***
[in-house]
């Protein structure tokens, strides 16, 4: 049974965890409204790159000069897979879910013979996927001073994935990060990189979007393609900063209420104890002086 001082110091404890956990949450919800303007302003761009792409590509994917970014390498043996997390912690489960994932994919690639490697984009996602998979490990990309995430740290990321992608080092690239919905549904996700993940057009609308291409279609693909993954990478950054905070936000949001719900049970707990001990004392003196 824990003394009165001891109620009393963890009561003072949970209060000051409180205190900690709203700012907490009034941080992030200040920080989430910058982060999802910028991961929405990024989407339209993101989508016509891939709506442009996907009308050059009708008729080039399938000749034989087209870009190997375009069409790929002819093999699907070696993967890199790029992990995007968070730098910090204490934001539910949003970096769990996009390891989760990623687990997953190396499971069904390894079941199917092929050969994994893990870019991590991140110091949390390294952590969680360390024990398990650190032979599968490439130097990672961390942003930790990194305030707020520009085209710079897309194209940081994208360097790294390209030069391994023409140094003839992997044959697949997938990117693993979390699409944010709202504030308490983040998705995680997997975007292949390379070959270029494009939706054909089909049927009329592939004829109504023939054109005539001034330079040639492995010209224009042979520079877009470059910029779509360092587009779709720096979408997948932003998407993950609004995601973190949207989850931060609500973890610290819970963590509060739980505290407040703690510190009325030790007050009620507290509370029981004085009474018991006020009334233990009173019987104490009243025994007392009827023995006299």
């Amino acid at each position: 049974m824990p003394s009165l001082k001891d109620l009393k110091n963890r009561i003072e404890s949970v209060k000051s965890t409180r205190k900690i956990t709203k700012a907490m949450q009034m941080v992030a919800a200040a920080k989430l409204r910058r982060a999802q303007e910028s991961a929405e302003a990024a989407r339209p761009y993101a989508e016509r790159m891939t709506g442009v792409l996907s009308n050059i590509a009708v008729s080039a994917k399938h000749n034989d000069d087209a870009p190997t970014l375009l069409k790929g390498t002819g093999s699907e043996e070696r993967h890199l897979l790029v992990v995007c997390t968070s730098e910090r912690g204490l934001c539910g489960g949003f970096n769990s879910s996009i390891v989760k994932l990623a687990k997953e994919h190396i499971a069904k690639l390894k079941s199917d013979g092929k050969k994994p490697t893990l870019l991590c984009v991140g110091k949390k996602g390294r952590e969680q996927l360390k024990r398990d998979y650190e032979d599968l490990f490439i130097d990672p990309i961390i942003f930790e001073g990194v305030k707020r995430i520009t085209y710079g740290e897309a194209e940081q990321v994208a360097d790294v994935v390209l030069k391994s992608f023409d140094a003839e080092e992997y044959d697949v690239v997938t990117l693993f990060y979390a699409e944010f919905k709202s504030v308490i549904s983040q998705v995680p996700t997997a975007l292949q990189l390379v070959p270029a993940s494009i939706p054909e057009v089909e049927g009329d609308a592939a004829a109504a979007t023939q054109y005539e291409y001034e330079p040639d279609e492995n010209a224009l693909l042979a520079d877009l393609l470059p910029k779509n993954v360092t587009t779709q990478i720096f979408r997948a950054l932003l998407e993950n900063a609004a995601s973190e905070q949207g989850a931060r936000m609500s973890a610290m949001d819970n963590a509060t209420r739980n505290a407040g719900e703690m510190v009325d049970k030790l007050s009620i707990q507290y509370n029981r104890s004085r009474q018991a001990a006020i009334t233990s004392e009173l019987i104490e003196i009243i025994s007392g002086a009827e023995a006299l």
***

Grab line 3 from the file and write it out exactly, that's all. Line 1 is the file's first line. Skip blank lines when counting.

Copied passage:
């Amino acid at each position: 049974m824990p003394s009165l001082k001891d109620l009393k110091n963890r009561i003072e404890s949970v209060k000051s965890t409180r205190k900690i956990t709203k700012a907490m949450q009034m941080v992030a919800a200040a920080k989430l409204r910058r982060a999802q303007e910028s991961a929405e302003a990024a989407r339209p761009y993101a989508e016509r790159m891939t709506g442009v792409l996907s009308n050059i590509a009708v008729s080039a994917k399938h000749n034989d000069d087209a870009p190997t970014l375009l069409k790929g390498t002819g093999s699907e043996e070696r993967h890199l897979l790029v992990v995007c997390t968070s730098e910090r912690g204490l934001c539910g489960g949003f970096n769990s879910s996009i390891v989760k994932l990623a687990k997953e994919h190396i499971a069904k690639l390894k079941s199917d013979g092929k050969k994994p490697t893990l870019l991590c984009v991140g110091k949390k996602g390294r952590e969680q996927l360390k024990r398990d998979y650190e032979d599968l490990f490439i130097d990672p990309i961390i942003f930790e001073g990194v305030k707020r995430i520009t085209y710079g740290e897309a194209e940081q990321v994208a360097d790294v994935v390209l030069k391994s992608f023409d140094a003839e080092e992997y044959d697949v690239v997938t990117l693993f990060y979390a699409e944010f919905k709202s504030v308490i549904s983040q998705v995680p996700t997997a975007l292949q990189l390379v070959p270029a993940s494009i939706p054909e057009v089909e049927g009329d609308a592939a004829a109504a979007t023939q054109y005539e291409y001034e330079p040639d279609e492995n010209a224009l693909l042979a520079d877009l393609l470059p910029k779509n993954v360092t587009t779709q990478i720096f979408r997948a950054l932003l998407e993950n900063a609004a995601s973190e905070q949207g989850a931060r936000m609500s973890a610290m949001d819970n963590a509060t209420r739980n505290a407040g719900e703690m510190v009325d049970k030790l007050s009620i707990q507290y509370n029981r104890s004085r009474q018991a001990a006020i009334t233990s004392e009173l019987i104490e003196i009243i025994s007392g002086a009827e023995a006299l």